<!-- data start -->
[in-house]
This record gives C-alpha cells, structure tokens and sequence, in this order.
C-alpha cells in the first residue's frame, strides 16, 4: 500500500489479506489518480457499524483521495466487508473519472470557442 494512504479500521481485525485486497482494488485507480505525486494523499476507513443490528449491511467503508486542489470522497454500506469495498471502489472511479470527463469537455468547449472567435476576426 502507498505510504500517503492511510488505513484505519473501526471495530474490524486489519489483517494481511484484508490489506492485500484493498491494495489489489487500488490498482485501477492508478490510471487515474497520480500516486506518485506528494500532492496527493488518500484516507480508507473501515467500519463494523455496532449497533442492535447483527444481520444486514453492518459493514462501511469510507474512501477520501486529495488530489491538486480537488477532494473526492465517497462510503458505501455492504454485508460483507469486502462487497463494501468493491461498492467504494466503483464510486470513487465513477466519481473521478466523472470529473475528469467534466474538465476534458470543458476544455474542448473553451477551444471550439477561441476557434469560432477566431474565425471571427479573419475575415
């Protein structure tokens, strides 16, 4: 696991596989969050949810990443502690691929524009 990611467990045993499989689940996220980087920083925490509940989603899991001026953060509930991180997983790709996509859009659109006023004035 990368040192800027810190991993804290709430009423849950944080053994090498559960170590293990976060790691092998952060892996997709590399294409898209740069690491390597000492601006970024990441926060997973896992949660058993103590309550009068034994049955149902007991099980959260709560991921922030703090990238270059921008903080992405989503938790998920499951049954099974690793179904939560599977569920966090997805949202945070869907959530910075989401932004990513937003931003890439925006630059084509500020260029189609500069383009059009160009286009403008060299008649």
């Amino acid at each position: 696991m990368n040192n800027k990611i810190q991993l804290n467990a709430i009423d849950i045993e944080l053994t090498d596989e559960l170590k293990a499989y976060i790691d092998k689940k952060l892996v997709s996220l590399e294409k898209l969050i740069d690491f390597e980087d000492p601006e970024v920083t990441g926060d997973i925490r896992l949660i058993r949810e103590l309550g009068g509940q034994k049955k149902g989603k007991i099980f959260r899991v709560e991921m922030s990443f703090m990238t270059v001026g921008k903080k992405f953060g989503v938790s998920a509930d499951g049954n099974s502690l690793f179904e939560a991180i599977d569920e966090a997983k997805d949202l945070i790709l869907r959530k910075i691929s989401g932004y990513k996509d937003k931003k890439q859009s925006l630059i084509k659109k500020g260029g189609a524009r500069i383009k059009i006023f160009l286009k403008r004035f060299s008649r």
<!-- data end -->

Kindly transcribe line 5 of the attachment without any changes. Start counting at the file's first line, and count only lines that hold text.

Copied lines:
């Amino acid at each position: 696991m990368n040192n800027k990611i810190q991993l804290n467990a709430i009423d849950i045993e944080l053994t090498d596989e559960l170590k293990a499989y976060i790691d092998k689940k952060l892996v997709s996220l590399e294409k898209l969050i740069d690491f390597e980087d000492p601006e970024v920083t990441g926060d997973i925490r896992l949660i058993r949810e103590l309550g009068g509940q034994k049955k149902g989603k007991i099980f959260r899991v709560e991921m922030s990443f703090m990238t270059v001026g921008k903080k992405f953060g989503v938790s998920a509930d499951g049954n099974s502690l690793f179904e939560a991180i599977d569920e966090a997983k997805d949202l945070i790709l869907r959530k910075i691929s989401g932004y990513k996509d937003k931003k890439q859009s925006l630059i084509k659109k500020g260029g189609a524009r500069i383009k059009i006023f160009l286009k403008r004035f060299s008649r």